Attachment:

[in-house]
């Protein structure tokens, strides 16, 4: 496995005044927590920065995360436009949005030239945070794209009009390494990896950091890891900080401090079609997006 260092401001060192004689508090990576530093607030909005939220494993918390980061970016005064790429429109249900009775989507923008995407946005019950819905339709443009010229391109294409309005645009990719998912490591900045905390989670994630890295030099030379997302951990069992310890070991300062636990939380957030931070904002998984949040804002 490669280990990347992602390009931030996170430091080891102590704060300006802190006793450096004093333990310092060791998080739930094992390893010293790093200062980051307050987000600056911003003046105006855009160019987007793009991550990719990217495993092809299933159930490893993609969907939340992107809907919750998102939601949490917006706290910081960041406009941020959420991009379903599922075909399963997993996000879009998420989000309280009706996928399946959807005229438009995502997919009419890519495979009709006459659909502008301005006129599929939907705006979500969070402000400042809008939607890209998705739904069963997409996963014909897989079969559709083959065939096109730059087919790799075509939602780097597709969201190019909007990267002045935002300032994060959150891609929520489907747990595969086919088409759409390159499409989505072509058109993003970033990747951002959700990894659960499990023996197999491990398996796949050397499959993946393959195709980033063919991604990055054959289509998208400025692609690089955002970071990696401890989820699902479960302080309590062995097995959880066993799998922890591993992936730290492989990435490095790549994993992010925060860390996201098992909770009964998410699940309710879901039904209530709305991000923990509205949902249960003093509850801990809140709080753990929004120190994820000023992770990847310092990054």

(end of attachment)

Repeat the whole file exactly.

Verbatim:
[in-house]
């Protein structure tokens, strides 16, 4: 496995005044927590920065995360436009949005030239945070794209009009390494990896950091890891900080401090079609997006 260092401001060192004689508090990576530093607030909005939220494993918390980061970016005064790429429109249900009775989507923008995407946005019950819905339709443009010229391109294409309005645009990719998912490591900045905390989670994630890295030099030379997302951990069992310890070991300062636990939380957030931070904002998984949040804002 490669280990990347992602390009931030996170430091080891102590704060300006802190006793450096004093333990310092060791998080739930094992390893010293790093200062980051307050987000600056911003003046105006855009160019987007793009991550990719990217495993092809299933159930490893993609969907939340992107809907919750998102939601949490917006706290910081960041406009941020959420991009379903599922075909399963997993996000879009998420989000309280009706996928399946959807005229438009995502997919009419890519495979009709006459659909502008301005006129599929939907705006979500969070402000400042809008939607890209998705739904069963997409996963014909897989079969559709083959065939096109730059087919790799075509939602780097597709969201190019909007990267002045935002300032994060959150891609929520489907747990595969086919088409759409390159499409989505072509058109993003970033990747951002959700990894659960499990023996197999491990398996796949050397499959993946393959195709980033063919991604990055054959289509998208400025692609690089955002970071990696401890989820699902479960302080309590062995097995959880066993799998922890591993992936730290492989990435490095790549994993992010925060860390996201098992909770009964998410699940309710879901039904209530709305991000923990509205949902249960003093509850801990809140709080753990929004120190994820000023992770990847310092990054």